Minstrels lose battle to hold 'Voorsmaakie' parade

2016-12-16 18:47
Minstrels apply the last touches of face paint (Jenni Evans, News24)

Minstrels apply the last touches of face paint (Jenni Evans, News24)

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Cape Town – The Western Cape High Court on Friday dismissed an urgent application by the Cape Town Minstrel Carnival Association (CTMCA) to allow it to continue with its “Voorsmaakie” parade at the weekend.

The court dismissed the application with costs, raising the issue of timing, confirmed mayoral committee member for tourism, events and economic development, Eddie Andrews.

“The ruling vindicates the city in that we followed due process. We welcome the ruling,” he said.

The CTMCA approached the court after the permit for its parade was declined and it failed to secure funding for festive season minstrel events.

The R4m allocation has instead been handed to the Kaapse Klopse Karnival Assosiasie, despite the CTMCA running the event for the past 19 years.

The permit for the Voorsmaakie, which is a practice run for the Tweede Nuwe Jaar celebrations, was declined on Wednesday due to non-compliance.

Mayoral committee member for safety and security, JP Smith, said the City of Cape Town informed the CTMCA last year that it would not give it funding as its chairperson, Richard Stemmet, was allegedly involved in drug and criminal activity. Police seized his assets.

“The decision was made that council was not comfortable giving money to them. They then claimed that Stemmet was no longer the chairperson and would be stepping down,” Smith said.

CTMCA CEO Kevin Momberg, said the funding was in the past paid to the Cape Cultural and Carnival Committee, the umbrella body under which the CTMCA falls.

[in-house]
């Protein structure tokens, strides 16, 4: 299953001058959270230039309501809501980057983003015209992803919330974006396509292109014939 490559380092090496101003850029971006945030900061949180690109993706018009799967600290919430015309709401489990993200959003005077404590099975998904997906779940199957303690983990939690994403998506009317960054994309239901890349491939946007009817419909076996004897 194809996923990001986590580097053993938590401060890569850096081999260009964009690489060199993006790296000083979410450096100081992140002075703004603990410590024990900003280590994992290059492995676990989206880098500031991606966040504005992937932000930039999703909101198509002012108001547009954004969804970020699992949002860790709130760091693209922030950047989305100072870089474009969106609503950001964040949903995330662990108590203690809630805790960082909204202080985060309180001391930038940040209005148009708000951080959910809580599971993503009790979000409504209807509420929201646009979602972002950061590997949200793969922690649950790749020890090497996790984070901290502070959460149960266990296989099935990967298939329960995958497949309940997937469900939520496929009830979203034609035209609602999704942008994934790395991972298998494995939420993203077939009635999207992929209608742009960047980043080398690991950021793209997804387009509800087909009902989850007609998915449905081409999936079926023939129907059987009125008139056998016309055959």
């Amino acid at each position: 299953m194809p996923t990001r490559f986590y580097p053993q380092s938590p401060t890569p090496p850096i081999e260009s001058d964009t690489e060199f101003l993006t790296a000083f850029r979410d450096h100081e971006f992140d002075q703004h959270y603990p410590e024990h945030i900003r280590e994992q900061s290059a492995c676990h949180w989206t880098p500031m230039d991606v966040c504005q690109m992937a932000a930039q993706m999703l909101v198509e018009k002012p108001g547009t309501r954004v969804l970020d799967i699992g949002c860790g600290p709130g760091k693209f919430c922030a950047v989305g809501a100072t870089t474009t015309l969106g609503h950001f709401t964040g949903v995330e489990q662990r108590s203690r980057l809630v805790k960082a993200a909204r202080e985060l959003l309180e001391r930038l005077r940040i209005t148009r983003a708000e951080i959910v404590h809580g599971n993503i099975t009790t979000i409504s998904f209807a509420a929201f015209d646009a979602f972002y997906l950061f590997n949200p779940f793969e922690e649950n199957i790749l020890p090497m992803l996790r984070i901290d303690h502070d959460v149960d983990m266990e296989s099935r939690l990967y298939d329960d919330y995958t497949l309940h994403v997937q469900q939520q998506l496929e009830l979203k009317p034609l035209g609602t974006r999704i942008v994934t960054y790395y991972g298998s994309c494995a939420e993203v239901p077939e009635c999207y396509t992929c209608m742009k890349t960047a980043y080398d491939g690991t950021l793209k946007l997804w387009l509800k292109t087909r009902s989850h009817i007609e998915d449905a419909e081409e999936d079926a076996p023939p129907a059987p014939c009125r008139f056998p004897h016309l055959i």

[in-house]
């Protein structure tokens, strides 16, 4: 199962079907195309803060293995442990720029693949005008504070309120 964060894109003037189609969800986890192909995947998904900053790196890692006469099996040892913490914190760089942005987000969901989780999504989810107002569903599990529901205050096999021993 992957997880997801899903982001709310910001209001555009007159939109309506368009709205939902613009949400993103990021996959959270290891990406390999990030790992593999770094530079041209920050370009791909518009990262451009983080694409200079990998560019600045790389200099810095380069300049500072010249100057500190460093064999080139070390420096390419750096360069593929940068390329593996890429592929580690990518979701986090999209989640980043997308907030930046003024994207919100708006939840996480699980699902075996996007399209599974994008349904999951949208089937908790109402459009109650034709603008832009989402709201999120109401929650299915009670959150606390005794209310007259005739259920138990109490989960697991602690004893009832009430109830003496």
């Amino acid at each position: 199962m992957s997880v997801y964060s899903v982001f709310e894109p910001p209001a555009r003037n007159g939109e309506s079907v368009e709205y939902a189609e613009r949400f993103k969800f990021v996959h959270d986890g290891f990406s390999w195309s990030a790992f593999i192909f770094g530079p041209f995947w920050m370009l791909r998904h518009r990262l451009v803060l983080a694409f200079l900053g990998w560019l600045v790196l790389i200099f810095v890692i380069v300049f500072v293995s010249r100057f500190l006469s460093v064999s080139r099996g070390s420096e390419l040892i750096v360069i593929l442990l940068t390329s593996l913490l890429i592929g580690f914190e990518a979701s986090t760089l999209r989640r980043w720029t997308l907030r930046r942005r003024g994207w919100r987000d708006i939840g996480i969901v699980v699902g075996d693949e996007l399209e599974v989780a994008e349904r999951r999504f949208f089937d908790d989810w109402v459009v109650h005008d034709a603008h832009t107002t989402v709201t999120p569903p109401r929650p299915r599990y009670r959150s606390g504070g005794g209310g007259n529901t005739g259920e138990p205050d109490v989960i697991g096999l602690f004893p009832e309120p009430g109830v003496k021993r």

“We complied with what they wanted and he resigned,” Momberg said.

Stemmet was however still CTMCA chairperson.

Poorest of the poor

On Wednesday, Stemmet claimed the DA-run city had a vendetta against him due to his involvement in having minstrels perform at the ANC's 103rd anniversary celebration at the Cape Town Stadium last year.

He said he was informed on November 30 that the funding would not be given to the non-profit organisation after months of planning.

“We are a NPO and our members are the poorest of the poor in the metro, from areas like Hanover Park, Manenberg, Mitchells Plain and Lavender Hill. This is the biggest minstrel organisation,” Stemmet insisted.

Andrews, said that in addition to the organised crime allegations, the CTMCA was also in arrears with the city.

“We can’t do business with someone who owes us money,” he said.

The CTMCA also wanted to host the Tweede Nuwe Jaar event on January 3 next year, a normal working day, Andrews said.

“Our estimation was that this would have led to a R30m loss to the [local] economy.”

According to the city, its events permit office has in the past eight months worked with the event organiser to ensure that all requirements outlined in the events by-law policy are met.

Police withdraw grading certificate

The policy was developed and guided by applicable legislation and regulations, including the Safety at Sports and Recreational Events Act.

The city explained it was the responsibility of the event organiser to apply for an event risk categorisation from the police, in accordance with the act.

Police however informed the city that the Voorsmakie event’s grading certificate would be withdrawn as it did not comply with the act’s requirements.

“The event organiser has, to date, failed to produce the required plans for safety and security, traffic management, road closures (including signage and equipment), solid waste management, fencing and toilets,” Andrews said.

“Additionally, payment is still outstanding for city services provided at last year’s event and the required deposits to secure necessary services for this weekend’s event have not been made to date. This compromises the physical well-being and safety of both participants and spectators at the event.”

He explained that the city’s primary concern was for the large number of people who attended the annual minstrel events. 

Read more on:    city of cape town

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